(New York, May 26, 2020) – The Venezuelan healthcare system is grossly unprepared for the arrival of the Covid-19 pandemic, further jeopardizing the health of Venezuelans and threatening to contribute to regional spread of the disease, Human Rights Watch and the Johns Hopkins University’s Centers for Public Health and Human Rights and for Humanitarian Health said today. Ensuring that sufficient humanitarian aid reaches the Venezuelan people is urgently needed.
As of May 15, 2020, Venezuela had 455 confirmed cases of Covid-19, and 10 deaths. The real number is almost certainly much higher, given the limited availability of reliable testing. Overcrowding in low-income areas and prisons, as well as generalized limited access to water in hospitals and homes, makes it likely that the new coronavirus will rapidly spread within the country. The massive exodus of Venezuelans increases the risk of the virus spreading further.
Doctors across the world are struggling to respond to COVID-19. We’re working very hard and doing the best to try to save as many lives as possible. Imagine trying to do this in a country where the system has almost collapsed before COVID-19 even arrived?
That is exactly how health care workers in Venezuela are having to work. Water shortages in many public hospitals have meant patients and staff have to bring their own water for drinking, medical procedures, and, of course, washing their hands – the main defense against the spread of COVID-19.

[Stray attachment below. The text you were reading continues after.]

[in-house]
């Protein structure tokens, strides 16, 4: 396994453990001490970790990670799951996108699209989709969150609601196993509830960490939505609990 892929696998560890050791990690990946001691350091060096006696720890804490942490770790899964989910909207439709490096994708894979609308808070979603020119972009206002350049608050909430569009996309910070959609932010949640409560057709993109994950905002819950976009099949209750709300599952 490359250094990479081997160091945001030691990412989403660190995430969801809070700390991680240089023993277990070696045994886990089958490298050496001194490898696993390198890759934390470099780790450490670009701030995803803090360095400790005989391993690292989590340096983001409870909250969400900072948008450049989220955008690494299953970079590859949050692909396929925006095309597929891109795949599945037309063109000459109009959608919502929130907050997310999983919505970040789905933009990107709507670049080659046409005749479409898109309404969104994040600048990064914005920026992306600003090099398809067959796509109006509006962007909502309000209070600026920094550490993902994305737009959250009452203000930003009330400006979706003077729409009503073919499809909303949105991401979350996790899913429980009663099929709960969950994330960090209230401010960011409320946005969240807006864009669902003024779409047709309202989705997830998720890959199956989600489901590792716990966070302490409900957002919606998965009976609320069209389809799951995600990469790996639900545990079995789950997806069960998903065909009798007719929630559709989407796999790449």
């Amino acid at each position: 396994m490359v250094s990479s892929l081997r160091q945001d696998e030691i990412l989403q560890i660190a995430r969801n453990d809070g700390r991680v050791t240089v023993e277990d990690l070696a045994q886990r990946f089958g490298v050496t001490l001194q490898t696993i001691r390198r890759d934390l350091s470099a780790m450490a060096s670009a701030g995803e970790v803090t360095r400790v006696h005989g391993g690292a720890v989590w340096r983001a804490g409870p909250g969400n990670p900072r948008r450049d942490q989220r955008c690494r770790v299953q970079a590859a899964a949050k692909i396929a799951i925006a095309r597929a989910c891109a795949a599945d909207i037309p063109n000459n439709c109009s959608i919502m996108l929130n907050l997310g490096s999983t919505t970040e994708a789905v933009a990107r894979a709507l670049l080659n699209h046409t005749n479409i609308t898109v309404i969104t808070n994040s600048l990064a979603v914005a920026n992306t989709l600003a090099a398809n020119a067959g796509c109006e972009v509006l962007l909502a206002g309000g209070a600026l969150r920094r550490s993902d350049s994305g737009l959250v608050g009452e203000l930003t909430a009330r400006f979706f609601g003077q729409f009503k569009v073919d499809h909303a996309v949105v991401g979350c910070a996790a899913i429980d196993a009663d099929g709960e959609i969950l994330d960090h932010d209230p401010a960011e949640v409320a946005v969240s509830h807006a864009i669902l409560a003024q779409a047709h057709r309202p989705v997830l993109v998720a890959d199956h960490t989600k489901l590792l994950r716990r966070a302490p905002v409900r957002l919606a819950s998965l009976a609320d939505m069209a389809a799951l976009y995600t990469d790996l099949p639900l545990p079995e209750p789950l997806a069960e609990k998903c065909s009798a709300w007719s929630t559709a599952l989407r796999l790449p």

Like in many countries, facemasks and gloves are also scarce, even in hospitals that have been designated officially for the COVID-19 response. But here there are additional obstacles. Doctors and nurses we spoke to said that soap and disinfectants are virtually nonexistent in their clinics and hospitals. And because inflation has risen in Venezuela and salaries have been devalued, it has become increasingly difficult for healthcare workers to buy their own supplies.
The breakdown of the health system in Venezuela has created unsafe conditions for health care workers and patients. These conditions can increase the spread of COVID-19 and could lead to more deaths
The UN, US the Lima Group and the European Union should press Venezuelan authorities to urgently let UN humanitarian workers provide sufficient aid and help with healthcare to prevent the pandemic from spreading further.